- On the DME return trip to MCO, we had taken advantage of Disney's on-site airline check-in and so had only carry-on luggage (backpack, laptop bag, camera bag). Some other passengers hadn't checked in at their hotels, so their large baggage was in the buses cargo hold. The problem: when we arrived at MCO, passengers were not allowed to leave the bus until after the driver had removed that luggage from the cargo hold. Even though we didn't have any checkable bags, we still had to wait for those who did. This seemed pointless and an example of so-called &ldquosafety theater&rdquo since the explanation given by the driver was &ldquofor your safety, please remain seated while the baggage is unloaded.&rdquo
- Our room at CBR was in Trinidad South, building 39. I'll wait while you pull up the property map. (http://albums.mouseplanet.com/Guides. aps/BLI000.gif) Yes, we were as far as it was possible to be from the Custom House and Old Port Royale/Centertown. The internal resort shuttle made pretty frequent rounds, but buses to the theme parks seemed to either start at our stop (thus going all the way around the property before leaving for their destination) or hit all the other stops first when returning. This property is just too big, too spread out.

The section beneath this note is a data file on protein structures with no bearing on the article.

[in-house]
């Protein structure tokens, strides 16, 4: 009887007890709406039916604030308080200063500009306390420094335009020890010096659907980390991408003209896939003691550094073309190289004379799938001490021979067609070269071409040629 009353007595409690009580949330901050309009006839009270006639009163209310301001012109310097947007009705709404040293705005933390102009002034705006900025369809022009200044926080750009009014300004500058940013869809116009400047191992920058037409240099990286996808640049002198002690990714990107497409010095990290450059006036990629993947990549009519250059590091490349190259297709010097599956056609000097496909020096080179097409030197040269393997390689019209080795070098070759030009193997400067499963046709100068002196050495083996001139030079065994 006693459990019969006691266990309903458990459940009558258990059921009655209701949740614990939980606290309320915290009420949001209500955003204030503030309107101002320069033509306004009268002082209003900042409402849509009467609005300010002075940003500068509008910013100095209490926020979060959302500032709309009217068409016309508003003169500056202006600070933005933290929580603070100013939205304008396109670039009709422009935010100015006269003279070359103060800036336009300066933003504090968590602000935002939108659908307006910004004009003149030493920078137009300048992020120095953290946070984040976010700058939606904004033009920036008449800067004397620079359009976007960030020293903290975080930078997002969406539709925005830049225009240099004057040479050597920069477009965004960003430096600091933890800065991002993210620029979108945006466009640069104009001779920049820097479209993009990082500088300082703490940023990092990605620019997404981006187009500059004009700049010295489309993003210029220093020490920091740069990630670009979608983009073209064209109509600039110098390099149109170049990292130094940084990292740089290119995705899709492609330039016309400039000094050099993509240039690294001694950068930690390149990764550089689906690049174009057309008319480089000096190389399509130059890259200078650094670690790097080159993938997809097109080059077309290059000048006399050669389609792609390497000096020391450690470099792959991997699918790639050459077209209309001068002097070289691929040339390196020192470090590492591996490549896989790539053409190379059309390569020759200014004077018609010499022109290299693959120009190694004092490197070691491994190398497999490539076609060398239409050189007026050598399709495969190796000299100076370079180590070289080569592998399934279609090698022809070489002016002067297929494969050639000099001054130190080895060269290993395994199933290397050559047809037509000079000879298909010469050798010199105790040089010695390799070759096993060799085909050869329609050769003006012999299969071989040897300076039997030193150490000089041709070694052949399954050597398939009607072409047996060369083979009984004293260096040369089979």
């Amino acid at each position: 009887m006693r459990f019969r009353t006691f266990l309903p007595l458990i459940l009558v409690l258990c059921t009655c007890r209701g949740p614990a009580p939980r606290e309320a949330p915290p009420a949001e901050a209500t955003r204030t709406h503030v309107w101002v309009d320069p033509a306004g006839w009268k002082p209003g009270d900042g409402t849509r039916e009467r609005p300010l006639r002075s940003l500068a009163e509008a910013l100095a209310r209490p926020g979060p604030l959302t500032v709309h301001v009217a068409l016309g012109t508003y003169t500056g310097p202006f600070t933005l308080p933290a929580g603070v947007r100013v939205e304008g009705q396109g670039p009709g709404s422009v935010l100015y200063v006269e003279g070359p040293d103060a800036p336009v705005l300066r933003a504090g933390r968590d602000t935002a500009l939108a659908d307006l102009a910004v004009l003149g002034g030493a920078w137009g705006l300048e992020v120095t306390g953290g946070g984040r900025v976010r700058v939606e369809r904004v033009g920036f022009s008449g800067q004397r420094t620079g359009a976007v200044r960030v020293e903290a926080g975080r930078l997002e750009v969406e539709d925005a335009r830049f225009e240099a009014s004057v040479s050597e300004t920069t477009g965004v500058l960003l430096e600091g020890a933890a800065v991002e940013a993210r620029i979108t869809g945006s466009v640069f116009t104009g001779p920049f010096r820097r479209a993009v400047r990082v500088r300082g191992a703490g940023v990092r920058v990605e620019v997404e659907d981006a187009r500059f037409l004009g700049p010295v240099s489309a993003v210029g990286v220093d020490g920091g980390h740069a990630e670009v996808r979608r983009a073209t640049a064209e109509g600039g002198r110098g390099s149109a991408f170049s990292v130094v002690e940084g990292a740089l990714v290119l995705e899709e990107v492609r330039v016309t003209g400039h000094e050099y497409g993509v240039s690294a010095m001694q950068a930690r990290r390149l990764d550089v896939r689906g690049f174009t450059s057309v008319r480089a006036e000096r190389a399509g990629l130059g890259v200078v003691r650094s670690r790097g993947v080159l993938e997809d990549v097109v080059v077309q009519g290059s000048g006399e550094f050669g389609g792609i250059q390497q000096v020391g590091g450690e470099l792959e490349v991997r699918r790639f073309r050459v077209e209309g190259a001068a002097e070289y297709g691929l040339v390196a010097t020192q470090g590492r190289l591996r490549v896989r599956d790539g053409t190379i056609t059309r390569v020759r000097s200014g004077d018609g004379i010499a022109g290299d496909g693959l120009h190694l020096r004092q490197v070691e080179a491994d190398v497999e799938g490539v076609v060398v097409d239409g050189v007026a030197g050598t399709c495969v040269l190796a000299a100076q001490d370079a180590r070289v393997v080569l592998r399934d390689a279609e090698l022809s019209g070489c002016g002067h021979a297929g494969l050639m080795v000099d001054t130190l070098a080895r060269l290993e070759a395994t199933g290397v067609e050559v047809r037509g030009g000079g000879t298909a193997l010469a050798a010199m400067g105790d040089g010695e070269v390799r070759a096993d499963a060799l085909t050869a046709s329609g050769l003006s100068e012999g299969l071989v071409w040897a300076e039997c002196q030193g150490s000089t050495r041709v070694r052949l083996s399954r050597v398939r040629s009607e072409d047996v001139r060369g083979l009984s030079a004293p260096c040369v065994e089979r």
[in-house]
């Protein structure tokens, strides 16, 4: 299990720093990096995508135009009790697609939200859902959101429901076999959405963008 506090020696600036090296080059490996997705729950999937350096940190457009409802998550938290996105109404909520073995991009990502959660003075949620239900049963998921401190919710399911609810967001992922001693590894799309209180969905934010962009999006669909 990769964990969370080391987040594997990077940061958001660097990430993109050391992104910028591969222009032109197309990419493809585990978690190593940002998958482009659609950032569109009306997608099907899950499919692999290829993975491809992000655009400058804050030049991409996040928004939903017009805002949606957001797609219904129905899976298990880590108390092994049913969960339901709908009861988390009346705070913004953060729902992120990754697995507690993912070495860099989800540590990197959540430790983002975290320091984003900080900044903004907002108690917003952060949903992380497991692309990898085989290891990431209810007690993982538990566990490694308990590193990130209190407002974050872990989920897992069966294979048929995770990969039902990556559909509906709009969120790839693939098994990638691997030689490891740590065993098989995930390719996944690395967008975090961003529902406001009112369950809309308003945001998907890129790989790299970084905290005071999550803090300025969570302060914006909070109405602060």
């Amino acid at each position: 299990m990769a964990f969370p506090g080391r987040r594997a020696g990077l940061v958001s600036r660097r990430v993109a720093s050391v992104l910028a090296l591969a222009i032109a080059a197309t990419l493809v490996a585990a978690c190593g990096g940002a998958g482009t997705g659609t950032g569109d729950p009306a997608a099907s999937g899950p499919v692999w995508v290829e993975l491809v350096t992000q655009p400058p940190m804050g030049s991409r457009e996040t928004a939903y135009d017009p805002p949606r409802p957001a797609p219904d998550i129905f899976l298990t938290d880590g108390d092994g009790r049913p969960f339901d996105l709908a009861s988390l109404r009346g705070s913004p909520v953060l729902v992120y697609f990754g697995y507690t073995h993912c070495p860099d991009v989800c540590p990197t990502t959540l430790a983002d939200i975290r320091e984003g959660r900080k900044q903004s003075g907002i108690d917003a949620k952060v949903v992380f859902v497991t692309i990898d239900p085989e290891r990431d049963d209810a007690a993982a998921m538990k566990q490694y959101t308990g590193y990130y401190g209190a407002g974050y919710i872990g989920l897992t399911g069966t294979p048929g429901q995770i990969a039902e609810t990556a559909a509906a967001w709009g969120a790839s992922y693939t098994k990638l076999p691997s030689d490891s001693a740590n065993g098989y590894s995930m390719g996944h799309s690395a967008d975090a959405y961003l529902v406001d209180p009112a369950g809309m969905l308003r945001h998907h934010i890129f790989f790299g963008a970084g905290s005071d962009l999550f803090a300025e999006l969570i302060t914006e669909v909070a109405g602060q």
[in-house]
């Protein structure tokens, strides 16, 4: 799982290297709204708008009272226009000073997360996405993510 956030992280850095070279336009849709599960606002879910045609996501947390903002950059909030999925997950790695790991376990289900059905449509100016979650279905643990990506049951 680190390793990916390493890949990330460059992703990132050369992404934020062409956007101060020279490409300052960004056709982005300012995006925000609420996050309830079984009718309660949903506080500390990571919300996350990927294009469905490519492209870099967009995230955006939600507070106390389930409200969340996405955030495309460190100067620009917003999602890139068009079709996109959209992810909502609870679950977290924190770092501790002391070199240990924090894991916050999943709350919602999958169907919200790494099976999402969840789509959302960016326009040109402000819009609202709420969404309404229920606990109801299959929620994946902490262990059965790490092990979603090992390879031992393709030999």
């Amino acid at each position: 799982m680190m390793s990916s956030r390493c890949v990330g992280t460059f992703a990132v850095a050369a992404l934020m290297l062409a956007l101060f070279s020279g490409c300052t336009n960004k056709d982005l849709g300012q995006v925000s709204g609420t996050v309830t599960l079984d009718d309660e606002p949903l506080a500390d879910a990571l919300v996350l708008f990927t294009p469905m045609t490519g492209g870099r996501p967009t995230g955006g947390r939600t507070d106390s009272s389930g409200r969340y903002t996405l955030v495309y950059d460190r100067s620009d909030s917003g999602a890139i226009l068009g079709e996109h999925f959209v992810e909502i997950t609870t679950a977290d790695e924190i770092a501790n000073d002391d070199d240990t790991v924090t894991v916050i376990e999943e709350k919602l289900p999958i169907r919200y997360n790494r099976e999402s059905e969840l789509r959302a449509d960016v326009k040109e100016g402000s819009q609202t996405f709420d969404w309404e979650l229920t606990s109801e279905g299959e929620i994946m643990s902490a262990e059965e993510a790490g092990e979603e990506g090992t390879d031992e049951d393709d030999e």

- In addition to the key/lock problems noted below, there were other issues with the room when we entered for the first time, primarily among them being the water diverter in the tub faucet did not work to divert water to the showerhead. We made it work enough to take showers and then called the housekeeping/maintenance department to see if it could be fixed. The person on the other end grudgingly agreed to send a maintenance person around to look at the faucet, but was positively rude when Jennifer also asked that the bathroom be refreshed at some point during the day since we had in fact taken showers after the miserable red-eye flight.